Quality: 3.5 out of 5
Trip-O-Meter: 4.5 out of 5
Somewhere past the precipice of sound, we find these avant-garde Italians making a curious racket. The ensemble began in 1954, obviously long before the psychedelic era, and their approach was along the more atonal side of contemporary classical composition than anything resembling popular music. Enrico Morricone was the most notable member of the group, although I have no evidence if he is part of this particular recording or not. Regardless, the mostly improvisational results here are definitely mind bending, and are sure to create a curious atmosphere in your music space.
Nothing here really resembles 'music' in the traditional sense of the word. We're looking more at alien soundtrack-scapes. There are plenty of seemingly random percussive and piano strokes scattered about the tracks, along with the occasional wailing horn. A few tracks like "Perfect Union," "String Quartet," and "Sunrise" scare me off with the screechier sound of string instruments, but I'm down with the more percussive odysseys of "Rkba -1675 Take One" and "Side One-Band Four." Honestly, even the more adventurous of you will probably find a few hits and a few misses on this one; it just depends on your personal tastes or aversions regarding abstract yet sparse orchestral sounds.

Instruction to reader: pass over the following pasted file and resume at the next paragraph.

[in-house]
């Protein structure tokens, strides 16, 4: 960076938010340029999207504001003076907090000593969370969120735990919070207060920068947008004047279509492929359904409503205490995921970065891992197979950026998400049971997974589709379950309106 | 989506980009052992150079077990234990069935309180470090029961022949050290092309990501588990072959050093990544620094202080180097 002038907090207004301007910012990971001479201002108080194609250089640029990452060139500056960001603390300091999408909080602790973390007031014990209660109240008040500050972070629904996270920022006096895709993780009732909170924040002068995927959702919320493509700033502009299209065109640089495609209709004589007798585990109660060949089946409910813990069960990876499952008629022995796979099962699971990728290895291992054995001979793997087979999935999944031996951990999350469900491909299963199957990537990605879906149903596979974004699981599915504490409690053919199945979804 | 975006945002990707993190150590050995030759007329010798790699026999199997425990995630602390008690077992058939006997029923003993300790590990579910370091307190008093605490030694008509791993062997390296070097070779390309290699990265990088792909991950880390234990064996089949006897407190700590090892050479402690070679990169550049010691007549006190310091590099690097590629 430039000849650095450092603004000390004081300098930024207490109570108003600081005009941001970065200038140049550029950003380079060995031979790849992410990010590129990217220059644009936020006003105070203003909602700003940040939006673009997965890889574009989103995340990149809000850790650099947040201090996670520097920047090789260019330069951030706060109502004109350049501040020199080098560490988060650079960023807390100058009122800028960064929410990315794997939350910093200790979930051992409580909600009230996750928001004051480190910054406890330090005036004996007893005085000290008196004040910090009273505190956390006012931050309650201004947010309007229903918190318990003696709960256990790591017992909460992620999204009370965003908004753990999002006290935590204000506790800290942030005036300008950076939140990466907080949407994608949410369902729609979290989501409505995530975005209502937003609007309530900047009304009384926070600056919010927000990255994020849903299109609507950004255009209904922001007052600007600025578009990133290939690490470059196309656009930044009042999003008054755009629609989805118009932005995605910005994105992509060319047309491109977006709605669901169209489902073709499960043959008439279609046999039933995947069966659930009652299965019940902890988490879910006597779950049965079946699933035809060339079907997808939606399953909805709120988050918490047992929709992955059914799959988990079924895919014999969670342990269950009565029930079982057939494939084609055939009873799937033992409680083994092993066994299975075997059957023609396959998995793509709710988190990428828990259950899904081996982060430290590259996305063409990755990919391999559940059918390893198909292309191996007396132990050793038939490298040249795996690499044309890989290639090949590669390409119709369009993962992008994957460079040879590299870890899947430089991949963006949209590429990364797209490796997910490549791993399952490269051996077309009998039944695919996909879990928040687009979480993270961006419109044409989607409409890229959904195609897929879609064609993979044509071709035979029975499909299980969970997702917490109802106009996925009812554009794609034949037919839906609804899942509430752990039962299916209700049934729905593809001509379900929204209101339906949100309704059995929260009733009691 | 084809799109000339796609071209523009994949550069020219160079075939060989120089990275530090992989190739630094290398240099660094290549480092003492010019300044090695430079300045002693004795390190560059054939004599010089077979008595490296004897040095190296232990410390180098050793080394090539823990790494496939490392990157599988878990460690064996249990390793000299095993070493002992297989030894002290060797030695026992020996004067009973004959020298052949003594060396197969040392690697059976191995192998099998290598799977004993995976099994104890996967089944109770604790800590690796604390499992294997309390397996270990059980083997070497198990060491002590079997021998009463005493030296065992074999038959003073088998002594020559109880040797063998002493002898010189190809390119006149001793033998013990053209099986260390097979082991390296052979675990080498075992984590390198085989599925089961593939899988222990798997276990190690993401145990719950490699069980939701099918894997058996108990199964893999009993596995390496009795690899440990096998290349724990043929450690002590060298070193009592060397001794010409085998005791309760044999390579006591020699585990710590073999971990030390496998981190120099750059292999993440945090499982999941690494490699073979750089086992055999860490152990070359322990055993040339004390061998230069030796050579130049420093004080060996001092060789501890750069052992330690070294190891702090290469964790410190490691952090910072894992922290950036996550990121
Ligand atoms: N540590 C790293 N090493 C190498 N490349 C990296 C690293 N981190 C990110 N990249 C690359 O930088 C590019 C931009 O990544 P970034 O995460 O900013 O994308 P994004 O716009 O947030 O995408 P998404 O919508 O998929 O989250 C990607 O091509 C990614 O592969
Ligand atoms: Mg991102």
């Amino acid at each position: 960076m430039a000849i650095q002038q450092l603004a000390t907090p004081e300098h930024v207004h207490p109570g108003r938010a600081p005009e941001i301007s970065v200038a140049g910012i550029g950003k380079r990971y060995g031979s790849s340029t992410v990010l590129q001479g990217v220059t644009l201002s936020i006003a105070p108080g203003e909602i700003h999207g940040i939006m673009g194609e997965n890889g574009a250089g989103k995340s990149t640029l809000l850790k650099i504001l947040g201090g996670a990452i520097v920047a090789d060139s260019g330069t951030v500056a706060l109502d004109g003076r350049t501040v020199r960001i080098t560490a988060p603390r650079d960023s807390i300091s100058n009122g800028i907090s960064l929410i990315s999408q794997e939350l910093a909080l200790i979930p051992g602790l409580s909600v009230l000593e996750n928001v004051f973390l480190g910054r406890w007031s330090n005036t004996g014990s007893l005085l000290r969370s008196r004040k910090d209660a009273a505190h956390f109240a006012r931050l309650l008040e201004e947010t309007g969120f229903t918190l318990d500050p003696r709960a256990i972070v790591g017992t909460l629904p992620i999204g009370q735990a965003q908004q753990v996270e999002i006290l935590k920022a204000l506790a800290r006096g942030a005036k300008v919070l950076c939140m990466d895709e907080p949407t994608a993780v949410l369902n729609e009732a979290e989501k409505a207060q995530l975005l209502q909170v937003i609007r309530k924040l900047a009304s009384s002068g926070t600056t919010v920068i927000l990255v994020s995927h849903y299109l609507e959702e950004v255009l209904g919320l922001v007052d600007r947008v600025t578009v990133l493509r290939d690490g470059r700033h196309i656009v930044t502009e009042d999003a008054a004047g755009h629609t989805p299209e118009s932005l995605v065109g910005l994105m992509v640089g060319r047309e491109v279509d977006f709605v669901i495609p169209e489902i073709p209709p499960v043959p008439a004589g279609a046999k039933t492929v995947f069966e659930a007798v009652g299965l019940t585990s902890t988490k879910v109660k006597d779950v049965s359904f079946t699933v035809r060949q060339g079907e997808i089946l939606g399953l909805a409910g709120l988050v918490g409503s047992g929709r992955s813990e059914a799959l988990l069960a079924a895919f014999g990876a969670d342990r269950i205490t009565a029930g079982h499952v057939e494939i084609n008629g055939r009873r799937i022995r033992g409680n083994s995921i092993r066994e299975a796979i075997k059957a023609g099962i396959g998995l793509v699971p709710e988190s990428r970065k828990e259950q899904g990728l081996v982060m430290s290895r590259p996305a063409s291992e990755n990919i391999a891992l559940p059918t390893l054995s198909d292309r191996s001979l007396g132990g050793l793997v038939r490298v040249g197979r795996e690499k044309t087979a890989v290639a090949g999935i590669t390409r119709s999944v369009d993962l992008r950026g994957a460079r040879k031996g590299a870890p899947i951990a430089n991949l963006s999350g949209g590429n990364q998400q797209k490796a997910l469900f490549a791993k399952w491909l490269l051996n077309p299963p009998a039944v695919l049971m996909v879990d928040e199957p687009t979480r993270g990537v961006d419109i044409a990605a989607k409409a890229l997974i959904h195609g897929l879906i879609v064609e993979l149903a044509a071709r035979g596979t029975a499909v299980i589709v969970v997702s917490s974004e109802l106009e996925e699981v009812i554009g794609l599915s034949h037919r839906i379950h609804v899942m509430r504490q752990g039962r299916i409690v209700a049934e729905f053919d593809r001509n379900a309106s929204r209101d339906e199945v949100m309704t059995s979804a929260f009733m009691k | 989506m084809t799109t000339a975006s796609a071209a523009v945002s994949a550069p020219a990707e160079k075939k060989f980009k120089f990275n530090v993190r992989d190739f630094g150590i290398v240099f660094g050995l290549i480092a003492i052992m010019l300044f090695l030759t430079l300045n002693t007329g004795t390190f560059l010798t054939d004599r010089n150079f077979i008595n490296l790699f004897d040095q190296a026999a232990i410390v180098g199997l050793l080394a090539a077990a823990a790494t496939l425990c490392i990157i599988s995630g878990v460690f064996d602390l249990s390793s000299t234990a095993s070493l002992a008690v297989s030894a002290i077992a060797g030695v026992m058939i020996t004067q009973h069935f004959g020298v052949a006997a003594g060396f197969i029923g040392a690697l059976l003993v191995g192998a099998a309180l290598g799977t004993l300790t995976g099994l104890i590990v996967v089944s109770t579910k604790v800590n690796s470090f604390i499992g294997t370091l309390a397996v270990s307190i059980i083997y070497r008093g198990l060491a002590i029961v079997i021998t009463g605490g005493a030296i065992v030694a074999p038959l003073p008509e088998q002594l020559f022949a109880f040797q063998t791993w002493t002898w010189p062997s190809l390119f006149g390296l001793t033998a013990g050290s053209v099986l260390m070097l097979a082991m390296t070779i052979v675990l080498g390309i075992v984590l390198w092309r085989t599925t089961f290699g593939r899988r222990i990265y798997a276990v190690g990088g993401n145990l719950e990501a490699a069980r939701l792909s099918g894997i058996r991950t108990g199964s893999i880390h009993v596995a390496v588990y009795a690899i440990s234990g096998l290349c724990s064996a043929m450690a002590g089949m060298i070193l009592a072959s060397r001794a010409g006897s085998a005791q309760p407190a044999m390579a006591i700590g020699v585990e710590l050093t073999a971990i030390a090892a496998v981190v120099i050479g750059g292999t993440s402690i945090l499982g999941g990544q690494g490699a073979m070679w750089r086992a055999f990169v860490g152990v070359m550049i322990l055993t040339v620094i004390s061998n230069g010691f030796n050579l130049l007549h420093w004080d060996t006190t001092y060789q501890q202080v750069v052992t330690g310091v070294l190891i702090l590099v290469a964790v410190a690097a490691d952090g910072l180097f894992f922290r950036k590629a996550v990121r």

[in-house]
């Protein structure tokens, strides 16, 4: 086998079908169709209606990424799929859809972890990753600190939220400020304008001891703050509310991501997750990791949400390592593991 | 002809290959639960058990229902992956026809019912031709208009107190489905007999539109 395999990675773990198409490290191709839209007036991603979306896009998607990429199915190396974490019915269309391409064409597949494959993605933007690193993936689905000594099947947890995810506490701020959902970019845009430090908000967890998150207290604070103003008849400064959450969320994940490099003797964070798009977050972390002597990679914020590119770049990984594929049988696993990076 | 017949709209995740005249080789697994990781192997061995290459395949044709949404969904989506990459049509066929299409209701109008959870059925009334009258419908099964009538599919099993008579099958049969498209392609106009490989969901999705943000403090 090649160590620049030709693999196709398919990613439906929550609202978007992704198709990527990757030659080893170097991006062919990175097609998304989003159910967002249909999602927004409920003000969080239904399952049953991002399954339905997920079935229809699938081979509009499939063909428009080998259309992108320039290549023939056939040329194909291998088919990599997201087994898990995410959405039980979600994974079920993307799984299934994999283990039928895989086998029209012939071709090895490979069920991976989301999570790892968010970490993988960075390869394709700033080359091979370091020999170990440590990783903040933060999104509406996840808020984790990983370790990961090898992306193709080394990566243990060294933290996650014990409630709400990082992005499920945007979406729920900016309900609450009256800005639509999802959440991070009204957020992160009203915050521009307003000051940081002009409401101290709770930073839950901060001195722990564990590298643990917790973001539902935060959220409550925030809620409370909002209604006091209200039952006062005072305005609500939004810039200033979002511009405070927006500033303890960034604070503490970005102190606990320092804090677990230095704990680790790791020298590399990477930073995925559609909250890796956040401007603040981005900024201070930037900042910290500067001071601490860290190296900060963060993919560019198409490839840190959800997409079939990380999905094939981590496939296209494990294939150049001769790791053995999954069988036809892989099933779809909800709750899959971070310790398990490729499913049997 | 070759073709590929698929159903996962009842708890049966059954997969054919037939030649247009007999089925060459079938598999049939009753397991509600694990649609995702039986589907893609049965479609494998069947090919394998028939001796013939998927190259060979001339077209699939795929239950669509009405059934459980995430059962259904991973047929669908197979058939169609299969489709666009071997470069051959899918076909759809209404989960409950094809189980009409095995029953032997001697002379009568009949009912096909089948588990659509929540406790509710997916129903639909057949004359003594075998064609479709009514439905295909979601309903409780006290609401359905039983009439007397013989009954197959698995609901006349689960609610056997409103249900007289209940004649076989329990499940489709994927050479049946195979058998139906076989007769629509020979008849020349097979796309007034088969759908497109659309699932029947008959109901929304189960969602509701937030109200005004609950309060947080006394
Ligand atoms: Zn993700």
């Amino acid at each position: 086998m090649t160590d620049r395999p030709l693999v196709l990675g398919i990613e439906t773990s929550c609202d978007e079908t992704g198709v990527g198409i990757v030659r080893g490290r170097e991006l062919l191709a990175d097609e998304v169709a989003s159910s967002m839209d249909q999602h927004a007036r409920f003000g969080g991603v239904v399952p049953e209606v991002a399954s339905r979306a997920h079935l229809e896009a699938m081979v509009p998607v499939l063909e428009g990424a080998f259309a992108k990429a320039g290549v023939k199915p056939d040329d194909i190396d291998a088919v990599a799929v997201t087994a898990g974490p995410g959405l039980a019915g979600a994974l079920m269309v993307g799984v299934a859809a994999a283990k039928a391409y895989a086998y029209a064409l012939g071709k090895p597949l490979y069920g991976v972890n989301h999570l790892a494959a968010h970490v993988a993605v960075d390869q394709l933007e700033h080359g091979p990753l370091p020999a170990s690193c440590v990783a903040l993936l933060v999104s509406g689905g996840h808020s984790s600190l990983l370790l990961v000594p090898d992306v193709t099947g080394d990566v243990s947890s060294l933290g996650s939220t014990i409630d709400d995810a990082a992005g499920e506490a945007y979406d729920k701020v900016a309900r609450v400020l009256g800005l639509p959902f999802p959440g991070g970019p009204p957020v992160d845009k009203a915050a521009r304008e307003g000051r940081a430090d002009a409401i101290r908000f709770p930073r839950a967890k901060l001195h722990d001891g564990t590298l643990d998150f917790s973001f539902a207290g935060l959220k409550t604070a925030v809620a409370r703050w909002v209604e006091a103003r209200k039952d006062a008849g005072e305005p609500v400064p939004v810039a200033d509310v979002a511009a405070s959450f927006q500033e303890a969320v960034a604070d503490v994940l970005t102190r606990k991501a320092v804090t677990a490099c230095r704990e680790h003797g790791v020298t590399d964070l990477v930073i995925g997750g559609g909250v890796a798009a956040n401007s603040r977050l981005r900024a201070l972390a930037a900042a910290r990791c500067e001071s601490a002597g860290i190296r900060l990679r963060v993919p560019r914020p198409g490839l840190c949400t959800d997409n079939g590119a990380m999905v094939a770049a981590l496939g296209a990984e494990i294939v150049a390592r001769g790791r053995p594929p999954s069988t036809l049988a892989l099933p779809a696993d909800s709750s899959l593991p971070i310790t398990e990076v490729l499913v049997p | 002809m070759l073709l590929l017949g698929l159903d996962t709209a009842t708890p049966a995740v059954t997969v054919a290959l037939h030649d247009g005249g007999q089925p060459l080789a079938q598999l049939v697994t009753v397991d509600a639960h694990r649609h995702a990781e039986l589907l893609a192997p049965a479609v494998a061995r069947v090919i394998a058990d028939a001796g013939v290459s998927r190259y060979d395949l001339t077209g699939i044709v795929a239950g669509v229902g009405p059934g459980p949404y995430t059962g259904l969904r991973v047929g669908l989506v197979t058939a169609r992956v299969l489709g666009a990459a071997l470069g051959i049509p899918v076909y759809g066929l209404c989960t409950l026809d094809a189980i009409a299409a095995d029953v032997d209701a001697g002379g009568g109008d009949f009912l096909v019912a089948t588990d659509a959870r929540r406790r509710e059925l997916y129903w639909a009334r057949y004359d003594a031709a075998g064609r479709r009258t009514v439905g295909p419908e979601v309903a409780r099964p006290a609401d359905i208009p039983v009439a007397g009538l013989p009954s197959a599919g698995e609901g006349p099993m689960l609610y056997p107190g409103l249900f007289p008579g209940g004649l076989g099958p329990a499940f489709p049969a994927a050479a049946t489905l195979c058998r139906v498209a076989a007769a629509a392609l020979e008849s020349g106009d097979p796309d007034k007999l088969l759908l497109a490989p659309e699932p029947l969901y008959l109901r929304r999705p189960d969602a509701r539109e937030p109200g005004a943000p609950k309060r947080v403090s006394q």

The big draw for me here is that this album is an interesting aural document of a specific artistic time and place. A few of you might be a little more up for the avant-garde orchestration, but I doubt that you're going to break this one out for your next dinner party. If you're looking for interesting nightmares, this could be a good bedtime album too. 'Private sea of dreams' could be 60's Italian code for nightmares for all I know.